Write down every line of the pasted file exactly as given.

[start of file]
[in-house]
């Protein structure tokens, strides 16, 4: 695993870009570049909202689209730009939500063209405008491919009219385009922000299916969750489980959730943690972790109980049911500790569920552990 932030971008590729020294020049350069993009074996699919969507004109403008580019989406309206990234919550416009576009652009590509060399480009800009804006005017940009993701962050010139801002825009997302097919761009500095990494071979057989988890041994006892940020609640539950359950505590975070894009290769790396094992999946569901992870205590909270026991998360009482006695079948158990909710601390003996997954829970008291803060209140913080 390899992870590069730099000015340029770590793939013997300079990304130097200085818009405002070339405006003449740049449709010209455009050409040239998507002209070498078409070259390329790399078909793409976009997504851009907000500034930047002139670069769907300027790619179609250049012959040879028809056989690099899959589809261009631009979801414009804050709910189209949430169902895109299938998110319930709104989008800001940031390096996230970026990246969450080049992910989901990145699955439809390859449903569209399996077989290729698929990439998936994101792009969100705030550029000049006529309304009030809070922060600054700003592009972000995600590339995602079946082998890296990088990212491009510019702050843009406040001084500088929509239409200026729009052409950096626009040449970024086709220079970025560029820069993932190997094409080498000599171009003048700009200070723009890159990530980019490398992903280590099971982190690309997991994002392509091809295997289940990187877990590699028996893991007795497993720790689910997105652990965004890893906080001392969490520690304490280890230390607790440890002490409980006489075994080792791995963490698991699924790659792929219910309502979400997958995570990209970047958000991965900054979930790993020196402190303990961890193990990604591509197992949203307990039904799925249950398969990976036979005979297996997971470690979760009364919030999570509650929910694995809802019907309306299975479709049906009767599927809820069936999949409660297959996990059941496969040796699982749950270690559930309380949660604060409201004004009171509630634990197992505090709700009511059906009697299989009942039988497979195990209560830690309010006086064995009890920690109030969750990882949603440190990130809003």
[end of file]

[in-house]
């Protein structure tokens, strides 16, 4: 695993870009570049909202689209730009939500063209405008491919009219385009922000299916969750489980959730943690972790109980049911500790569920552990 932030971008590729020294020049350069993009074996699919969507004109403008580019989406309206990234919550416009576009652009590509060399480009800009804006005017940009993701962050010139801002825009997302097919761009500095990494071979057989988890041994006892940020609640539950359950505590975070894009290769790396094992999946569901992870205590909270026991998360009482006695079948158990909710601390003996997954829970008291803060209140913080 390899992870590069730099000015340029770590793939013997300079990304130097200085818009405002070339405006003449740049449709010209455009050409040239998507002209070498078409070259390329790399078909793409976009997504851009907000500034930047002139670069769907300027790619179609250049012959040879028809056989690099899959589809261009631009979801414009804050709910189209949430169902895109299938998110319930709104989008800001940031390096996230970026990246969450080049992910989901990145699955439809390859449903569209399996077989290729698929990439998936994101792009969100705030550029000049006529309304009030809070922060600054700003592009972000995600590339995602079946082998890296990088990212491009510019702050843009406040001084500088929509239409200026729009052409950096626009040449970024086709220079970025560029820069993932190997094409080498000599171009003048700009200070723009890159990530980019490398992903280590099971982190690309997991994002392509091809295997289940990187877990590699028996893991007795497993720790689910997105652990965004890893906080001392969490520690304490280890230390607790440890002490409980006489075994080792791995963490698991699924790659792929219910309502979400997958995570990209970047958000991965900054979930790993020196402190303990961890193990990604591509197992949203307990039904799925249950398969990976036979005979297996997971470690979760009364919030999570509650929910694995809802019907309306299975479709049906009767599927809820069936999949409660297959996990059941496969040796699982749950270690559930309380949660604060409201004004009171509630634990197992505090709700009511059906009697299989009942039988497979195990209560830690309010006086064995009890920690109030969750990882949603440190990130809003």